Friday Review » Dance

Updated: October 2, 2009 15:00 IST

Looking ahead with optimism

Gowri Ramnarayan
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Tenacious: Shri Shanmuga Sundaran. PHOTO: K.V. SRINIVASAN
The Hindu
Tenacious: Shri Shanmuga Sundaran. PHOTO: K.V. SRINIVASAN

For somebody who had no previous dance training of any kind, Shri Shanmuga Sundaran has come a long way. “My guru gave nothing on a platter. She made me think for myself and grasp the nuances.”

The boy came to the guru and begged her to teach him Bharatanatyam. At age 20, he had no previous dance training of any kind. The teacher was sceptical. Finally, in an all-girls Vijayadasami class, his repeated urgings had her yielding half-heartedly, "Let's see. Okkaaru!" The Tamil term referred to the araimandi posture. Ignorant of Bharatanatyam parlance, the boy promptly sat down on the floor. Around him stood a bevy of girls in araimandi, hands on hips, trying to control their giggles.

A busy dancer and teacher today, virtually his ageing guru's right hand in her school, Shri Shanmuga Sundaran recounts his struggles in a soft, matter-of-fact voice without any bid for sympathy. Born (1974) in Namakkal, the only connection this son of a hardware store owning father and Malaysian mother had to the arts was through a little-remembered maternal grandfather, a singing actor in Madurai Balagana Sabha Boys' Company. Classical music was unknown to his school, nor did he ever get to listen to a live concert. But the local postmaster spoke to the boy about music and dance, introducing him to records and books. Dance sequences in films like 'Salangai Oli' and 'Mayuri' cast their spell. And little Shanmugam stunned his parents by dancing from morning till night.

Grooming process

Joining a Chennai College to study Tamil literature, Shanmuga Sundaran was riveted by Subbudu's columns introducing him to the field and its players. But what made him seek K.J. Sarasa rather than a nattuvanar? "Honestly I don't know. Good fortune? She made me what I am today - on the stage, and in life. I'm still learning from her."

His family's reaction? A cryptic response tells its tale. "Didn't matter, I don't dependent on them." When work in an export company shut dance out his life, he found a part-time job in an auto agency. "My guru gave nothing on a platter. She made me think for myself and grasp the nuances. For sancharis in varnam or padam, she'd outline the concept and say, use your own imagination! Adavus too were taught in ways suited to each disciple's body structure." As he talks about the grooming process, both word and smile reflect his pride in the fluidity of the Vazhuvoor school.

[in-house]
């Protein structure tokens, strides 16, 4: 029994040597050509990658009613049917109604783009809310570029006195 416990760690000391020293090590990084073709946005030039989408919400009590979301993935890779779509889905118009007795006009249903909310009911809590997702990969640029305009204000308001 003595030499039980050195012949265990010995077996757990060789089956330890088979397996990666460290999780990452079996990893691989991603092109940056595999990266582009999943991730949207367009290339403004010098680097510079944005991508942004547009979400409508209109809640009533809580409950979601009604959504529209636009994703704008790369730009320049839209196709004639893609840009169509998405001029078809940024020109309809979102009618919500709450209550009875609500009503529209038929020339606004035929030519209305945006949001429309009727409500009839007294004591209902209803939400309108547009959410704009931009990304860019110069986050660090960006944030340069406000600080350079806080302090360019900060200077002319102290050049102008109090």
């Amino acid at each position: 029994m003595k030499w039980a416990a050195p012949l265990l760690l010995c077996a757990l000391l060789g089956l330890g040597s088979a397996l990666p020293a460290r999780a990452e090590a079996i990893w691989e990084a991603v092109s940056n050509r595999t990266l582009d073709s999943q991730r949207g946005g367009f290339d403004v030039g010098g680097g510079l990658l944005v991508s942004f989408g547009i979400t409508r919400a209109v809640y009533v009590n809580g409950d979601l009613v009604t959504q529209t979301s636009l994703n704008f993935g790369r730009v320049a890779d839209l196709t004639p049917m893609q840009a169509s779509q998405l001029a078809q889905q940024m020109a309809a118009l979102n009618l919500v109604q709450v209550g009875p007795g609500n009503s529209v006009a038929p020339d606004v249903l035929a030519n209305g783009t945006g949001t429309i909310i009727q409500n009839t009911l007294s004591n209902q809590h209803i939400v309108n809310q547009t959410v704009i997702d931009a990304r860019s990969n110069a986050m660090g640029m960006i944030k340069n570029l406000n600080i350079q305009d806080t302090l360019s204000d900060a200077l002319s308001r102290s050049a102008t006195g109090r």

Meanwhile, he introduced Padma Subrahmanyam's karanas in 'Shankara Srigiri', at a recital where the manasika guru herself was present. "I had tears in my eyes," said guru Padma, and showed her appreciation by inviting him every year to the Natyanjali festival, Chidambaram. She also facilitated his performances elsewhere. Encouragement from Lakshmi Viswanathan and Anita Ratnam gave added strength. "Ramli Ibrahim is very supportive, calls me regularly to perform."

Shanmuga Sundaran was not content with ensemble work with several leading dancers including Vyjayanthimala. But wanting to establish himself as a soloist was "not easy for a male dancer, despite famous predecessors such as Ramgopal or Gopi Krishna." He hopes he is on his way to the goal, with favourably reviewed works like the solo dance drama 'Bhavayami Raghuramam' where he had introduced special sound effects.

Inspired by Rodin

At another time, on a Swiss tour, a chance look at a photograph of Rodin's sculpture on a calendar catalysed frenzied research. It led not only to Rodin's oeuvre, and the French sculptor's appreciation of the Nataraja form, but also into Dante's poetry (translated into Tamil by Suddhananda Bharati). The diverse strands came together in Shanmuga Sundaran's multimedia production "Amour," its title drawn from the love that had inspired artist and poet, culminating in Patanjali's 'Shambhu Natanam.'

Says the dancer, "The more exposure I get to other languages and cultures, the more I long to link those unexplored features to my dancing." His feeling for the written word makes him dream of choreographing more and more from world literature.

"I expect no returns for such efforts," he smiles, "Attempting them is a reward in itself." Giving up his office job for full-time dancing, he finds financial stability in his dance school Sadir, in Chennai and Coimbatore, and in choreography for groups abroad (Malaysia, Singapore, Switzerland and South Africa), as also TV serials and cinema. For a year, he also taught at a dance school in Dubai.

Happy to count himself among the professionals creating a tradition of male dancing today, Shanmuga Sundaran hurriedly declares that he is not ready for marriage. "I came into the field so late, it's still an uphill struggle."


The dancing kingFebruary 12, 2010

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